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Online from january 2007
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Accomodamenti ragionevoli basati sulla religione tra diritto antidiscriminatorio e diversity management

SOMMARIO: 1. Introduzione - 2. Premessa teorica: la funzione di orientamento sociale del diritto - 2.1. Chiarezza dei messaggi normativi (a monte) - 2.2. Chiarezza dei messaggi normativi (a valle) - 3. Accomodamenti ragionevoli nel diritto antidiscriminatorio dell’Unione europea - 3.1. Perché manca una disposizione sugli accomodamenti ragionevoli basati su tutti i fattori? - 3.2. Perché ampliare la norma sugli accomodamenti ragionevoli? - 4. Dalla norma inderogabile al diversity management - 5. Ripensare il diritto antidiscriminatorio e il diversity management in una prospettiva interculturale - 6. Considerazioni conclusive.

Reasonable Accommodation Based on Religion in Law and Diversity Management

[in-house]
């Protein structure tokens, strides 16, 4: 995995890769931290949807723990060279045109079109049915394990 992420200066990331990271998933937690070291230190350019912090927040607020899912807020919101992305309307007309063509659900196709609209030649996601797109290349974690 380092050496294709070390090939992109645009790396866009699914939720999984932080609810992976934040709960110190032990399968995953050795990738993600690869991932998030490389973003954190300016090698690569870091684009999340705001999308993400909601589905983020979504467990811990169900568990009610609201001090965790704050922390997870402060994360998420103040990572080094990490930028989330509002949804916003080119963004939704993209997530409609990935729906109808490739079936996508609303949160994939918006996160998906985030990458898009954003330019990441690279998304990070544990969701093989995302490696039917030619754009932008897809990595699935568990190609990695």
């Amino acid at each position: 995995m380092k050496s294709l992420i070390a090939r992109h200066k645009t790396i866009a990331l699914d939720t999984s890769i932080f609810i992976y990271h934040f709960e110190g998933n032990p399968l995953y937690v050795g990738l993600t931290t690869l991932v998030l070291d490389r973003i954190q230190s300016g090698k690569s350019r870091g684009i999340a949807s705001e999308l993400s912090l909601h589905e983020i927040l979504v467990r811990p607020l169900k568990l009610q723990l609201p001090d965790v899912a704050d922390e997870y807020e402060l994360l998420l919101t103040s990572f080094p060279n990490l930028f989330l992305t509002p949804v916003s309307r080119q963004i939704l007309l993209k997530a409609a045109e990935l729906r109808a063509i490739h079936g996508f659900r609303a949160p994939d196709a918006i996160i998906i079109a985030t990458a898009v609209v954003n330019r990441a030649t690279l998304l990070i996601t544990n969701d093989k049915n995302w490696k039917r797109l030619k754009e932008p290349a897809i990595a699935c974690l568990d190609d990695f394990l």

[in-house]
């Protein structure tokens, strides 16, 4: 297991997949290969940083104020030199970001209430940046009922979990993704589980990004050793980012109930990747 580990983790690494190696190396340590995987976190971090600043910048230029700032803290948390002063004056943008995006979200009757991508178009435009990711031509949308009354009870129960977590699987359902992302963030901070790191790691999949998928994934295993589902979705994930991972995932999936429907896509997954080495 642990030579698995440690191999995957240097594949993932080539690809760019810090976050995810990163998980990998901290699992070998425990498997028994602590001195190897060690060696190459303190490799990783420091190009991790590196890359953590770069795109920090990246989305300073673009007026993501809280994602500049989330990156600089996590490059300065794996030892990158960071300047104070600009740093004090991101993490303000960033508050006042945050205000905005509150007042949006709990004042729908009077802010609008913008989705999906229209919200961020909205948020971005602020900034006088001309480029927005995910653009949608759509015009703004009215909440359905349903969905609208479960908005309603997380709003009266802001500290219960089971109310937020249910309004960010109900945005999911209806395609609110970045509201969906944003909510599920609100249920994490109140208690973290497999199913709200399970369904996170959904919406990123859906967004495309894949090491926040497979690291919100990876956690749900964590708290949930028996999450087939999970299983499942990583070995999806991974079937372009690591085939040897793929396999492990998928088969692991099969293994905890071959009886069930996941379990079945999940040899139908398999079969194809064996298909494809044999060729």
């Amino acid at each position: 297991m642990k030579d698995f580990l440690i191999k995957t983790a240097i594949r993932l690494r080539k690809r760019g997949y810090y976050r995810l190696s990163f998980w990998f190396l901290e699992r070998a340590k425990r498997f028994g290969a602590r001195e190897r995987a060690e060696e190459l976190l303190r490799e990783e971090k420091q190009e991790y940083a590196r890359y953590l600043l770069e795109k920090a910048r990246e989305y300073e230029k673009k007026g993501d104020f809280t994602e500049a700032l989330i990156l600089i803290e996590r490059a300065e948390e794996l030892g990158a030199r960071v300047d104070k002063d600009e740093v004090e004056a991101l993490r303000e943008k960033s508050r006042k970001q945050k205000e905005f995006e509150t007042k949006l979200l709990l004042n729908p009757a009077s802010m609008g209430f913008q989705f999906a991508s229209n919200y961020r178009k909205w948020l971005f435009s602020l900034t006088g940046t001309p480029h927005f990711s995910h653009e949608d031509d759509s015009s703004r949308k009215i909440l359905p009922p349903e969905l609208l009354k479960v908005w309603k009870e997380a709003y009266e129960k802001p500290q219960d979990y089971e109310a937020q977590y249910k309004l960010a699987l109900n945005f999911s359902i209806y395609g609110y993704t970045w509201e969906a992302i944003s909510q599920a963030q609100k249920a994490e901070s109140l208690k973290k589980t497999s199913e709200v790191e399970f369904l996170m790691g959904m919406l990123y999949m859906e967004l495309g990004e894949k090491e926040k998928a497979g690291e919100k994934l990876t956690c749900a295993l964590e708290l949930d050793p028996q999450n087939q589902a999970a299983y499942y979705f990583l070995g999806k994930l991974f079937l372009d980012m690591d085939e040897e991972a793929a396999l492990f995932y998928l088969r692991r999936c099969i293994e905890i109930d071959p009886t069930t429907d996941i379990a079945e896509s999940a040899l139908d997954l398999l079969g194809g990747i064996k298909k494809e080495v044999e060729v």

ABSTRACT: The ban on discrimination against workers grounded on religion is a fundamental principle enshrined in the European Union’s primary legislation and anti-discrimination law. However, currently, there is no binding provision at this level of legislation which imposes on employers to adopt reasonable accommodation based on this category. Many scholars promote the adoption of this measure based on religion. Still, the recent jurisprudence of the Court of Justice does not seem encouraging in this sense. In light of this situation, the article aims to investigate the reasons underlying the limitations of the hard law provisions and the implications of the shift from the level of the mandatory norm to that of policy and diversity management in accommodating religious diversity at work, with particular regard to Muslim women working in the private sector. European institutions seem to delegate the law-related function of social orientation to policy and diversity management. Various critical issues emerge from this process of de-juridification, although diversity management generates some good practices, also within the so-called Diversity Charters. With the aim to support the implementation of reasonable religion-based accommodation, this article suggests rethinking the anti-discrimination law and diversity management from an intercultural perspective.

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